|The front page of Sunday's|
St. Louis Post-Dispatch.
"How good was Stan Musial? Good enough to take your breath away."
Stan Musial, who died Saturday afternoon at age 92, was baseball's forgotten superstar, at least outside St. Louis. When MLB created its All-Century team at the turn of the millennium, the fans left Musial off the list. (It wasn't the single dumbest outcome of the fan vote -- that would be the exclusion of Honus Wagner -- but it was a prime piece of ignorance in action anyway.)
But it's not surprising that Musial's memory faded over the decades since he left the playing field. Musial, Bill James once wrote, "was never colorful, never much of an interview. He makes a better statue."
There is now a consensus that Ted Williams, Musial's contemporary, was the greater player. Williams' superiority wasn't obvious at the time, and I don't think it's true.
As I see it, there are four contenders for the title of "greatest left fielder ever" -- granting that outfielders play left field because they lack the arm or speed to play center or right. Those four are Williams, Musial, Barry Bonds and Rickey Henderson.
You can argue for any of them and I won't criticize you. But given my choice, I'll take Musial. I'll certainly take Musial over Williams in the field, on the bases and in the clubhouse -- and while Williams was the greater hitter, Musial could hit too.
To be sure, labeling Musial a left fielder is a bit dicey. He started, according to his Baseball Reference page, 989 games at first base in his 22-year major league career, 868 games in left, 680 in right and even 305 in center. For some reason, probably that he was a left fielder during the run of World Series appearances he made with the Cardinals in the 1940s, he's remembered more as a left fielder than a first baseman.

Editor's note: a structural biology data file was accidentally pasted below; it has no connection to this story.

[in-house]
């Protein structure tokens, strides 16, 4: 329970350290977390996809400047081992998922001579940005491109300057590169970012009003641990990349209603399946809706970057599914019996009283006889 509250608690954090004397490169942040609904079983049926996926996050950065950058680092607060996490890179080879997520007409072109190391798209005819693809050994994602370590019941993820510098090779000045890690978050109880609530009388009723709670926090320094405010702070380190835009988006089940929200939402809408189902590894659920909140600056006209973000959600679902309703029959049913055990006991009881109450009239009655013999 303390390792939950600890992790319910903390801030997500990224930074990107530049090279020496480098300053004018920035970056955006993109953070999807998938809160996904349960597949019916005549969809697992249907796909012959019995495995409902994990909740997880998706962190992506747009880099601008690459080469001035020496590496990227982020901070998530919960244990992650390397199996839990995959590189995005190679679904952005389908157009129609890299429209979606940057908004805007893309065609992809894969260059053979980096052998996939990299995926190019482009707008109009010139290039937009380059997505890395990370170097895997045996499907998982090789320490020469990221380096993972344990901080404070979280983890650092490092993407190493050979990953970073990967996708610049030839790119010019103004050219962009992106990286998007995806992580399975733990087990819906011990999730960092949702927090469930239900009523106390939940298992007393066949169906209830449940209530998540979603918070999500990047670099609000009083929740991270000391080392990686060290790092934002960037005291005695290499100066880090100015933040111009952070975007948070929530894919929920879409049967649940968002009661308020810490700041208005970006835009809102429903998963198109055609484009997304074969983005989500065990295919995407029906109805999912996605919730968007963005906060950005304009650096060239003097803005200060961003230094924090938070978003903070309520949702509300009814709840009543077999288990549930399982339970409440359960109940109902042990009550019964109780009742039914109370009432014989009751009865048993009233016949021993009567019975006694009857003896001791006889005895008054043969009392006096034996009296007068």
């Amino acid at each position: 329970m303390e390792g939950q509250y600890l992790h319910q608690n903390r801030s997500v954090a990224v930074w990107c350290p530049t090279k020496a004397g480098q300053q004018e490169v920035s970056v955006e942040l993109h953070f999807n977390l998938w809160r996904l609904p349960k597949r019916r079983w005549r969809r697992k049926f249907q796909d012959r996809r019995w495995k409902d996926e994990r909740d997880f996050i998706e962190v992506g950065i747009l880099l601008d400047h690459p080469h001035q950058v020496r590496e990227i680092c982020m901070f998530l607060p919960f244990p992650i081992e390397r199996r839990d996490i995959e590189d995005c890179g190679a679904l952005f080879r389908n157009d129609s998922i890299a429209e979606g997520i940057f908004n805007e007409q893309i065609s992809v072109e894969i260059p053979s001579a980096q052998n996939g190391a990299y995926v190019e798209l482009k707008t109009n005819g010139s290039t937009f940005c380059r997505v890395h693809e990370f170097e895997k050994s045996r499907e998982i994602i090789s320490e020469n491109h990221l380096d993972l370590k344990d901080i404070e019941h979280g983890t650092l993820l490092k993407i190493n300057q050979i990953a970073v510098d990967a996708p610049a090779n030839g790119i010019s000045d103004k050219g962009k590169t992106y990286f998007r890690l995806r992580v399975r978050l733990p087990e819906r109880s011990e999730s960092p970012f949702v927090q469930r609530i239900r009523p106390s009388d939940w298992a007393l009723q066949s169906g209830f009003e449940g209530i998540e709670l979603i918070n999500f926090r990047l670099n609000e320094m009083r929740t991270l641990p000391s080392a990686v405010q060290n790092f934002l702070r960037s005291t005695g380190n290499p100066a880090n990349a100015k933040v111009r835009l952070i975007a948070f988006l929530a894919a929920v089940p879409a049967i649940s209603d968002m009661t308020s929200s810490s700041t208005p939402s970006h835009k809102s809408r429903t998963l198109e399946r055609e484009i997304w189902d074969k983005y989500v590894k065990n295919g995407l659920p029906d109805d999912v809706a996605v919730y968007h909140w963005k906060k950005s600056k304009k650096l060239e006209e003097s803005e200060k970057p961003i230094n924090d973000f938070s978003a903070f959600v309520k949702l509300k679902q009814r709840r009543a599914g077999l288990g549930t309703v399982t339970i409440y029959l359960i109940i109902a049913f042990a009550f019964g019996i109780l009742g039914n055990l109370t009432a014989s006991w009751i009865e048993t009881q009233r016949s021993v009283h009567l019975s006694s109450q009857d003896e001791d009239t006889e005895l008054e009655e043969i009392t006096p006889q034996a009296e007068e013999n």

That BR page is quite the sight to behold, by the way. Every year seems to be the same -- 30 to 50 doubles, 10 to 20 triples, 20 to 30 homers, .330 averages or higher. And never as many as 50 strikeouts. So consistent, so durable, so dependable. No color, no flash -- just line drives in the gaps, and the sprint for the extra base.
A pair of worthwhile links about Musial for your perusal, in case you haven't seen them:
Joe Posnanski's remembrance: "(T)hat's how Stan Musial became known as 'Stan the Man.' After that, all he had to do was spend the next 67 or so years living up to the name."
Rick Hummel of the St. Louis Post-Dispatch: "Musial became a Cardinal in 1941 and always was a Cardinal. In many ways, he was the Cardinals."